Letters

I have followed with interest the debate around the proposal to bring celebrities into the domain of NHS catering with the objective of improving the quality of food service to patients ('Too many cooks spoil the froth', news focus, pages 1819, 23 November).

It can matter not one jot if the food is of a high standard, because if the patient cannot reach the food because the tray has been put too far away, cannot manipulate the cutlery provided to get the food from the plate/bowl into their mouth, cannot swallow the food even if they can get it into their mouth, or needs encouragement to eat because of poor appetite, they will still go hungry.

All of these scenarios have contributed over the years to the malnutrition found in the NHS.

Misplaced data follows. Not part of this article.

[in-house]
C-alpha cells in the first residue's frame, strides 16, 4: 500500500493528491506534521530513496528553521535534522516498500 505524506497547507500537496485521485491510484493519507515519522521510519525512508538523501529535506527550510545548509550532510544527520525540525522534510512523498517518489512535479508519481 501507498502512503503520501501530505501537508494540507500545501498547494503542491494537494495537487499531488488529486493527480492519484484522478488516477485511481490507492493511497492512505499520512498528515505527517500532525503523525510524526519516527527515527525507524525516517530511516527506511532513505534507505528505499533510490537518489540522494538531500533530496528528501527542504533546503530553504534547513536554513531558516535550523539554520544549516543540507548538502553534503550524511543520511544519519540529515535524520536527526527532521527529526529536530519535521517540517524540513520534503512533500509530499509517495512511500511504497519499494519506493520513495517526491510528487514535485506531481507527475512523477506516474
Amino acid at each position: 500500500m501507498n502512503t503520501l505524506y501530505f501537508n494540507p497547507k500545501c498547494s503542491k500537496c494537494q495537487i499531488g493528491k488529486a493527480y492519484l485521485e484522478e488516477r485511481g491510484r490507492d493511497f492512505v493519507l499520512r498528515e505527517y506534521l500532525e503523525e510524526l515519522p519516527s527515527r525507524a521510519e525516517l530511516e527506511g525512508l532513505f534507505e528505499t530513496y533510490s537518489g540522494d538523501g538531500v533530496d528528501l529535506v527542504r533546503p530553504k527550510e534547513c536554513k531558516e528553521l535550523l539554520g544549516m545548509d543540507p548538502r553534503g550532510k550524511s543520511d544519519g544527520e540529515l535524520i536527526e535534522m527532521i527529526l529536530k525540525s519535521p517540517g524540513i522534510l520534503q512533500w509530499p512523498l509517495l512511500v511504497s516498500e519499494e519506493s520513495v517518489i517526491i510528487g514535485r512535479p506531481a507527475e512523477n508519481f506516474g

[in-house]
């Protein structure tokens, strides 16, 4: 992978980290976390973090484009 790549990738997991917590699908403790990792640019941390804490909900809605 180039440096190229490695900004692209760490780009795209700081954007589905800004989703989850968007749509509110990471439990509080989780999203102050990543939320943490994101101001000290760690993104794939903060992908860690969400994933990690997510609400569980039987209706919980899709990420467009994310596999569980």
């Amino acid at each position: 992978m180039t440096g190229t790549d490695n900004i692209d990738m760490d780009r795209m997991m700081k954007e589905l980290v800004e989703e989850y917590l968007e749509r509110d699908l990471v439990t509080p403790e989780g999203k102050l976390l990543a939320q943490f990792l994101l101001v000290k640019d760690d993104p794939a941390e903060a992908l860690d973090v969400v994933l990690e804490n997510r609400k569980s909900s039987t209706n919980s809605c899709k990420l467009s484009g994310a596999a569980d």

The NHS undeniably has areas of excellence where none of this occurs, but there are still too many areas where it does.

The quality of food served to patients cannot be blamed in isolation for the level of waste generated at meal times.

Until the intake of food is given the same status as medication in contributing to the treatment of patients, the situation will change very little - Loyd Grossman or no Loyd Grossman.

Kathy Giles Head of occupational therapy services Ceredigion and Mid Wales trust